Friday, December 4, 2009

No link between cell phones and brain cancer

Good news for hand phone users as their is no direct correlation between cell phone and brain tumours, at least in this study.

Study: No link between cell phones and brain cancer

LOS ANGELES: A latest study by Nordic researchers, found that there is no apparent link between cell phones and brain cancer, China's Xinhua news agency reported, citing the online edition of the Journal of the National Cancer Institute.

Researchers at the Institute of Cancer Epidemiology at the Danish Cancer Society in Copenhagen based their conclusion on a 30-year examination of the incidents of brain tumors in Scandinavia.

For the study, the researchers collected data on 60,000 people diagnosed with glioma and meningioma (types of brain tumours) in Denmark, Finland, Norway and Sweden between 1974 and 2003, Xinhua said.

The researchers found that the incidence of brain tumors over this 30-year period were stable, starting before cell phones became popular.

In addition, there was no change in the incidence of brain tumors between 1998 and 2003, a period of rapid increase in cell phone usage, the researchers noted.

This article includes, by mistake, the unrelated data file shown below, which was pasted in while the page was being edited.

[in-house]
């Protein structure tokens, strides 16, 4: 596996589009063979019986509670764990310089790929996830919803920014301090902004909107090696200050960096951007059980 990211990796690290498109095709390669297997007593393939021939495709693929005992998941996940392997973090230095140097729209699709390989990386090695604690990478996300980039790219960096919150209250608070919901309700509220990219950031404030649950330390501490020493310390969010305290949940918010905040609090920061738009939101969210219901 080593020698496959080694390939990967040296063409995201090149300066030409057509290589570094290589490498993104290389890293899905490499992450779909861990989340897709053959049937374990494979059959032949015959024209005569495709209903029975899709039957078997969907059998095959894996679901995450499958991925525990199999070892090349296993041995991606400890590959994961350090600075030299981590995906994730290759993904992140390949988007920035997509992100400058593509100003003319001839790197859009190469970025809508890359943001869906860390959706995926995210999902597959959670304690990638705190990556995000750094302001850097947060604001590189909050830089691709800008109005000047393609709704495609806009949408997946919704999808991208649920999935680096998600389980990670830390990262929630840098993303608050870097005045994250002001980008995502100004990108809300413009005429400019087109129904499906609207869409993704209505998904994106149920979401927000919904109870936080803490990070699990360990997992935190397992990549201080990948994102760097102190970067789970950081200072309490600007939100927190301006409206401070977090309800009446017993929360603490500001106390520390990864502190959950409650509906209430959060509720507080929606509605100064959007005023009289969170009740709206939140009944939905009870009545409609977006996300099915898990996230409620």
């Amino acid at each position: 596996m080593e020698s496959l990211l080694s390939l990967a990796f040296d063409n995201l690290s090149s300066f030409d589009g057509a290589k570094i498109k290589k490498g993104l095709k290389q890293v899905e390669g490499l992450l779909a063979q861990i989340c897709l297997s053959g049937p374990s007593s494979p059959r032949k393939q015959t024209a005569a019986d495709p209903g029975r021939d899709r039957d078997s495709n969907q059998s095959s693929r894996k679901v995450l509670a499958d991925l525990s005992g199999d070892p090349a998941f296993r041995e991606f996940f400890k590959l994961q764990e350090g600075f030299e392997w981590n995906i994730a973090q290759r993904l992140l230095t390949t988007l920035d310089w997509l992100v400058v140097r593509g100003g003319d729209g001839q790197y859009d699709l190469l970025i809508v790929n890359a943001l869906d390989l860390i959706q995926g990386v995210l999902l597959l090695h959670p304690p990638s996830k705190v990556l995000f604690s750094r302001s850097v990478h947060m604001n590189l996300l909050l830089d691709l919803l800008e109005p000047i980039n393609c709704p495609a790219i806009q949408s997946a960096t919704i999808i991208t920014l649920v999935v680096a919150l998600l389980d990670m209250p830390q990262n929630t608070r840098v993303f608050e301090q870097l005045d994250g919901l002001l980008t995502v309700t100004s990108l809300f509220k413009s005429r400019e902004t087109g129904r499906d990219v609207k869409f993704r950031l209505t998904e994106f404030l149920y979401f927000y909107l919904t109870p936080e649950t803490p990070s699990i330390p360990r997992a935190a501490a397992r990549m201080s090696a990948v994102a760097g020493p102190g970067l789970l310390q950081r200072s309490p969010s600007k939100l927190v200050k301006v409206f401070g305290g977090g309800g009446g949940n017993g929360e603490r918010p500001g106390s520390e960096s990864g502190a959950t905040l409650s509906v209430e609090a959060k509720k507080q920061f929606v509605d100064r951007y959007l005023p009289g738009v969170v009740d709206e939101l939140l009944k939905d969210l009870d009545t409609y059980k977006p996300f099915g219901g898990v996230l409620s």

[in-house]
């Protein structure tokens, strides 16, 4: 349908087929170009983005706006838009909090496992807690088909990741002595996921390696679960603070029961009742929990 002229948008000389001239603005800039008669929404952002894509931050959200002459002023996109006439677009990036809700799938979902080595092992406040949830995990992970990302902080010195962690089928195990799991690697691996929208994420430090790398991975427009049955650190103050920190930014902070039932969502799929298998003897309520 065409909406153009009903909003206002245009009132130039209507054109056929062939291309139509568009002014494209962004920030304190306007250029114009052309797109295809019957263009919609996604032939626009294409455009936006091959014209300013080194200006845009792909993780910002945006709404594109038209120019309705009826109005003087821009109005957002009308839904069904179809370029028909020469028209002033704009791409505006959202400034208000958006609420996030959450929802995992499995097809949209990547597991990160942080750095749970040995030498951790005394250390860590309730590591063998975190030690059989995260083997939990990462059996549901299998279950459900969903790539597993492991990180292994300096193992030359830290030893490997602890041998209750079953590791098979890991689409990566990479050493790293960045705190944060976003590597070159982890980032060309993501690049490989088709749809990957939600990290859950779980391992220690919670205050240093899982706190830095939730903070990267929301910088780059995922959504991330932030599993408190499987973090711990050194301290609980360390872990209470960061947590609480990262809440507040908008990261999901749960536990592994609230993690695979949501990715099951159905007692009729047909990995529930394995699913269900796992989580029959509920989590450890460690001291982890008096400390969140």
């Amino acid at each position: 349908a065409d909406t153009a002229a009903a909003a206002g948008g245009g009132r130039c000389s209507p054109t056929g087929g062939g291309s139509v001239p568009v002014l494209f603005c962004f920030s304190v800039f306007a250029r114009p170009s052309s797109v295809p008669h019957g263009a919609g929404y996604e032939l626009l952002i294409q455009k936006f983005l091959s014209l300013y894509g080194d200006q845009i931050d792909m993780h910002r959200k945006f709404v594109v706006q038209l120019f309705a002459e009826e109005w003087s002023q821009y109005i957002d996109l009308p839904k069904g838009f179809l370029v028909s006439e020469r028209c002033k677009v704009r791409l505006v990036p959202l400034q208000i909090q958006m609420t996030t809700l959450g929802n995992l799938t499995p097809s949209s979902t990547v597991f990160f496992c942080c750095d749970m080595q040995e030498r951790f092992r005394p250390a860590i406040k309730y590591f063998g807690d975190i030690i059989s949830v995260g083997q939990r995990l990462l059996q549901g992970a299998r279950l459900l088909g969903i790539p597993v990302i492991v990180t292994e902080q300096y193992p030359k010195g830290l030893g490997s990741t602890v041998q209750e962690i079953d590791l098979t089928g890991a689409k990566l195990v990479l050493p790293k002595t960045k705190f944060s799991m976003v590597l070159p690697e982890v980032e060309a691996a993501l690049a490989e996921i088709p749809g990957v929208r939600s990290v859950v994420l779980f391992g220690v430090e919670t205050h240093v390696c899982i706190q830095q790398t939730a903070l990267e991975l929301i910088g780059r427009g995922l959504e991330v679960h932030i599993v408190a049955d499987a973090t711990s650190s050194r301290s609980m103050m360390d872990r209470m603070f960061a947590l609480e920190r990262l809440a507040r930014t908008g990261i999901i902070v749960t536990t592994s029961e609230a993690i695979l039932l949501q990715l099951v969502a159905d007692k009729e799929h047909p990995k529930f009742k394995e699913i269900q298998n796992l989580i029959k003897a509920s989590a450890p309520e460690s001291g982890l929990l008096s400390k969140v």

"If mobile phones were to cause brain tumors, we would expect to see a sudden rise in the number of brain tumors at some point in time, and we don't see it," said lead researcher Isabelle Deltour.

However, Deltour leaves the door open to the possibility that widespread cell phone use has not been around long enough to see an increase in brain tumors.

"Either it means that mobile phones don't cause brain tumors or it means that we don't see it yet or we don't see it because the increase is too small to be observed in this population, or it is a risk that is limited to a small subgroup of the population," she said.

Despite new findings, doubts linger about whether cell phones cause brain cancer.

Commenting on that study, Dr. Deepa Subramaniam, director of the Brain Tumor Center at Georgetown Lombardi Comprehensive Cancer Center in Washington, D.C., said: "We cannot make any definitive conclusions about this.

“But this study, in addition to all the previous studies, continues to leave lingering doubt as to the potential for increased risk. So, one more time, after all these years, we don't have a clearcut answer." Deltour said her team would continue to look at the rates of brain tumors in the study group. - Bernama

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